We’ve reached the end hopefully of the 2016 Feis Ile bottling reviews. It’s been a decent haul and a reasonable selection of whiskies. By far the pick of the bunch is the Lagavulin 18 year old which is just on another level. Thankfully it was reasonably priced unlike the 25yo Diageo has just released. Ridiculous.
Moving on, we’re at Kilchoman the youngest of the Islay distilleries being the first to be built on the island in over a century. I’ve had mixed experiences when it comes to Kilchoman and its whiskies. Initially some of the distillate was dubious and I’ll gladly accept these things take time to get right. As they do everything on site including their own malting, it’ll be a while before they master each stage of the production process.
Hopefully things have settled down and their best years are yet to be reached I’m sure. As a young distillery Kilchoman have until recently adopted the Bruichladdich approach of bottling on a regular basis to maintain cash flow. Whisky cannot be rushed and some bottlings I’ve endured have been too youthful. You can see the potential and promise but not when it comes to simple economics.
Fortunately their pricing seems to be a little more grounded, as whisky is a competitive marketplace and eventually if you’re taking the mickey folk will move onto something else. Sooner the better when the peated Islay fashionistas trim their beards and find another drink to wax lyrical about. Go try gin fellas its ideal for your demographic.
In the meantime we have this 8 year old Kilchoman that comes straight from an Oloroso sherry butt. That’s already a good sign. Bottled at 56.6% strength and an outturn of 634, it was well priced at £55 and I doubt whether it stayed around too long. It has after all only a short window of opportunity to get onto the whisky auction sites.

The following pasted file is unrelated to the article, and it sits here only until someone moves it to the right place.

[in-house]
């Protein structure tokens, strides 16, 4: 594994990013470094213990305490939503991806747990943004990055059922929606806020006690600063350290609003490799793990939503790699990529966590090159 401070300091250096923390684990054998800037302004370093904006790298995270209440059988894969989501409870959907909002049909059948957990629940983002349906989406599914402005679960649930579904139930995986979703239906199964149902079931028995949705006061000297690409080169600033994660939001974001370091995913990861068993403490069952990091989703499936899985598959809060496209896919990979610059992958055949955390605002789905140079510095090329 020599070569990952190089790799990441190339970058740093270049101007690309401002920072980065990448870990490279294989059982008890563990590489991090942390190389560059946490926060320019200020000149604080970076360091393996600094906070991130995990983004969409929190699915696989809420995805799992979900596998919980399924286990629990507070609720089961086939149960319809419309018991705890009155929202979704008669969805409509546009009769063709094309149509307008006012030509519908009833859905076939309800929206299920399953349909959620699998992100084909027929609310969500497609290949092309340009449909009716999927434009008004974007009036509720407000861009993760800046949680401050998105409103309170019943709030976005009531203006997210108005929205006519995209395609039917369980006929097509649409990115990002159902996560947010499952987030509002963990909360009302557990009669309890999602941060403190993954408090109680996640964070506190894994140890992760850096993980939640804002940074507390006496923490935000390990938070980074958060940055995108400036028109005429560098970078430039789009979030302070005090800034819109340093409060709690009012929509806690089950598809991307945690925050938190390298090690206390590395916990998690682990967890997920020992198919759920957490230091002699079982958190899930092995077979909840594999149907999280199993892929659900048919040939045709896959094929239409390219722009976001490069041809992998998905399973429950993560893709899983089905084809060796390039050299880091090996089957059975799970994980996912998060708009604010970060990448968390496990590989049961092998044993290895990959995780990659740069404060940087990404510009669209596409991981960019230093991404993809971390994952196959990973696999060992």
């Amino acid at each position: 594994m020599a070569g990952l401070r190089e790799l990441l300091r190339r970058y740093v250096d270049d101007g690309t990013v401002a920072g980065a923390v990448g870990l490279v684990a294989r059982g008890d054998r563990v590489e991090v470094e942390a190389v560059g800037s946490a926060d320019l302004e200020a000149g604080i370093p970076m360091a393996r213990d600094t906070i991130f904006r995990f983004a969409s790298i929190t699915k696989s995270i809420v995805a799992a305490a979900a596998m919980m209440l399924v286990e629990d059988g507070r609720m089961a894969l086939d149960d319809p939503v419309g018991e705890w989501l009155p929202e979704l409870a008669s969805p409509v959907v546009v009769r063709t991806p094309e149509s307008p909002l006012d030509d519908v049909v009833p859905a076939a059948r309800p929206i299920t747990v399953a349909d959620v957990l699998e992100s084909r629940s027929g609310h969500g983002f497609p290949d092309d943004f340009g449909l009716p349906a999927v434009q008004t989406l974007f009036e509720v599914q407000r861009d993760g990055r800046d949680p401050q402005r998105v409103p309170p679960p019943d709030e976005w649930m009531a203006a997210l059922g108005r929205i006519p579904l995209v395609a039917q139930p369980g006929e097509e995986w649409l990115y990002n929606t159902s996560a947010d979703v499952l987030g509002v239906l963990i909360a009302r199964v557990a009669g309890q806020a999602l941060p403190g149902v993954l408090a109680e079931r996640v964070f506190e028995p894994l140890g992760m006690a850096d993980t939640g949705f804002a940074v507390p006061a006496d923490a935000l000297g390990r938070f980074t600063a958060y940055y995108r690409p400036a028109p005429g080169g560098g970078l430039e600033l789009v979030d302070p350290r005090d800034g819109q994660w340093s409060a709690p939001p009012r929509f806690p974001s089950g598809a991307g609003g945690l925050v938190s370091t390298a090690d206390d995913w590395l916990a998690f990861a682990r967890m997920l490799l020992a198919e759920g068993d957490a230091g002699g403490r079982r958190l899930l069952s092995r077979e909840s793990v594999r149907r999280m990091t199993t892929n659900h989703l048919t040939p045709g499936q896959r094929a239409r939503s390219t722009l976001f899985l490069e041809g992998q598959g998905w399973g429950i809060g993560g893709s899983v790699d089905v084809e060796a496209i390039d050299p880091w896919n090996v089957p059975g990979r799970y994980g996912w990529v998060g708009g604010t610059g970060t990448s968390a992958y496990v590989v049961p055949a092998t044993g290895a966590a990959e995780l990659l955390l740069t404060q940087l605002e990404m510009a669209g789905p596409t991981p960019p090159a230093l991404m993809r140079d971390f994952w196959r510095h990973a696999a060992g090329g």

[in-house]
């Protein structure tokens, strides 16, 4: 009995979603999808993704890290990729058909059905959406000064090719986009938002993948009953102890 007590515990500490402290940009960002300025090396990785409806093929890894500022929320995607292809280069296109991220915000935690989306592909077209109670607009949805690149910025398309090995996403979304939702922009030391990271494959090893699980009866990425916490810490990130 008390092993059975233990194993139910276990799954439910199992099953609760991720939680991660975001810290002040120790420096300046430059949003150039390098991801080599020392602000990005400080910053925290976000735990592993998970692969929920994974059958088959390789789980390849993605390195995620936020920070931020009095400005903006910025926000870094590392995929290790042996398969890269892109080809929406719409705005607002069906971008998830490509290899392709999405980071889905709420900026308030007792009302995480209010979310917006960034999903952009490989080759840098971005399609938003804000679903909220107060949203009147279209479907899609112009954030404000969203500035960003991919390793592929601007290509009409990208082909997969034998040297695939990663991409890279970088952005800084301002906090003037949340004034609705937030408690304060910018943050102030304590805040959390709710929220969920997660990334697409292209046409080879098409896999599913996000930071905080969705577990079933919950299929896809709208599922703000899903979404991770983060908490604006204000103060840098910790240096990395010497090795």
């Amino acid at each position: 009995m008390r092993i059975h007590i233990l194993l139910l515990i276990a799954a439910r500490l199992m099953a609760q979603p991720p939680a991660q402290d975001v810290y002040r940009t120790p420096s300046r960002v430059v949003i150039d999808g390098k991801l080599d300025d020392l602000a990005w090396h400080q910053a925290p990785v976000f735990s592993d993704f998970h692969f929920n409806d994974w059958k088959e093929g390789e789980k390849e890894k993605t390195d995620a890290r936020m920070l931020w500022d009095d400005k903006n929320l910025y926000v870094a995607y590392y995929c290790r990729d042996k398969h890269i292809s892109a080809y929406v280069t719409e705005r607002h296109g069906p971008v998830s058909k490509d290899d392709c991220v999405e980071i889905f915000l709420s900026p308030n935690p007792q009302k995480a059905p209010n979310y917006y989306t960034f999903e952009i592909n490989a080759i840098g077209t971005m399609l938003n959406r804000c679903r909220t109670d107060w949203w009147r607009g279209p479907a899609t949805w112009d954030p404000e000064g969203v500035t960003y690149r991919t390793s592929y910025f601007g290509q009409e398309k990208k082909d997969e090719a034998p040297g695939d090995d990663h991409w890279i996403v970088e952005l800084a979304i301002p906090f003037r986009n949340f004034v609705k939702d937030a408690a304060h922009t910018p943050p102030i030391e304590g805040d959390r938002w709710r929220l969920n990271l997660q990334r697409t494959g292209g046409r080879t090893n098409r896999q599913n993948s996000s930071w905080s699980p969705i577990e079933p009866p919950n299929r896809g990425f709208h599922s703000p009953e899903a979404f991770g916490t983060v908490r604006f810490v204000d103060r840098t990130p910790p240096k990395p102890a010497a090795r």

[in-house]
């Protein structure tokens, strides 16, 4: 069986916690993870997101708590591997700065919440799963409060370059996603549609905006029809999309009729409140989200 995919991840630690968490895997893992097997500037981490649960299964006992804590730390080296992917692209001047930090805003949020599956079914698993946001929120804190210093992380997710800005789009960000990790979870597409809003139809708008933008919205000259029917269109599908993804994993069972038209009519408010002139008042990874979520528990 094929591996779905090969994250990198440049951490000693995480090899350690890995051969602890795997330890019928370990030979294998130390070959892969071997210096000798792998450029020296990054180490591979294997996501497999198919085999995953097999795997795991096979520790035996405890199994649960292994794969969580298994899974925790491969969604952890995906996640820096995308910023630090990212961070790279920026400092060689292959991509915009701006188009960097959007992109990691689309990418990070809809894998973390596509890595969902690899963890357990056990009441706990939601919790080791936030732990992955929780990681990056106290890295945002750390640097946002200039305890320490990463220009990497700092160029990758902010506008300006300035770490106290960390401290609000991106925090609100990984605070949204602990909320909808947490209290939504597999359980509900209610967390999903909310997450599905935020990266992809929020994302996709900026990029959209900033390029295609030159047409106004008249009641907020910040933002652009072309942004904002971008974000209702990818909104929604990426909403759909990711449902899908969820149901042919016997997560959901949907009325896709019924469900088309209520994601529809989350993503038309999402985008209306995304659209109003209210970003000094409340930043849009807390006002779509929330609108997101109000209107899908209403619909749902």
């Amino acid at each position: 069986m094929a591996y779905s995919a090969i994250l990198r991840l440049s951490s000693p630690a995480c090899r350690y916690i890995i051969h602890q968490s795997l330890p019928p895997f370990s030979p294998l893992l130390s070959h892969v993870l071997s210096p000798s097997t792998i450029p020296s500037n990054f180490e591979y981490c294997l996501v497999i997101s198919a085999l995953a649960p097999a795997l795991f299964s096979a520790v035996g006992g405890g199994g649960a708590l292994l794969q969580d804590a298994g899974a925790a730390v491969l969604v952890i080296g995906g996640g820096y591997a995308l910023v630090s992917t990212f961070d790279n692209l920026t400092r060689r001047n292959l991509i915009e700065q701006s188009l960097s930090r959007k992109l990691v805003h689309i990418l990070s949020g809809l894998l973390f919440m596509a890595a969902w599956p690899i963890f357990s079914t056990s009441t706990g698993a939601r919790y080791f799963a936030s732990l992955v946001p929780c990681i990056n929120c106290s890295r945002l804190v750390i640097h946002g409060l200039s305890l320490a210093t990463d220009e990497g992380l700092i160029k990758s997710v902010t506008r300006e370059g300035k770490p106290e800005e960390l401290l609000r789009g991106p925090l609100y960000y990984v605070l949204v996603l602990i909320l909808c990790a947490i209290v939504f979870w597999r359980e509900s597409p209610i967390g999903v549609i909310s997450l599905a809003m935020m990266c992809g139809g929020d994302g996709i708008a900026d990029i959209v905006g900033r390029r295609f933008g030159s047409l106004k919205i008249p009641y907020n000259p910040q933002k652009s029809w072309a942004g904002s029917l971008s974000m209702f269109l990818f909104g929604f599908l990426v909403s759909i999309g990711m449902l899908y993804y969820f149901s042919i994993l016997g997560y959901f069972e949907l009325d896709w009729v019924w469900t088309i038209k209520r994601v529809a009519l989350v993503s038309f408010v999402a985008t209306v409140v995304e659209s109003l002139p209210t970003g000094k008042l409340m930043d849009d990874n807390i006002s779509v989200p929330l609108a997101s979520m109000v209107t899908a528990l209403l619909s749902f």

Colour: a worn oak bannister
Nose: peated Sugar Puffs don’t thank me for the product concept. Smoked honey, chargrilled pineapples with vanilla ice cream. It’s quite sooty but this works well with the sherry cask. A vibrancy of red fruits almost approaching blackcurrant in their vigour. Orange juice and there’s a real costal sea shell aspect.
Taste: initially I was expecting a brutish arrival given my Kilchoman experiences. Here it’s more integrated with the cask. A pleasant enough marriage of the peat and cask. Somewhat still lacking the range and depth you’d ideally desire. Burnt toast, rotting bark, grapefruit and a salty brine throughout. There’s a hot dog element as well, a little rubber it must be said (I’m a fan) before moving into a leather bound book.
Overall: well, really enjoyed the nose on this one its almost as good as the Lagavulin but not quite in the Feis Ile charts. The palate is decent for a Kilchoman and overall its a thumbs up. Goodness knows what it’s fetching on the secondary market nowadays.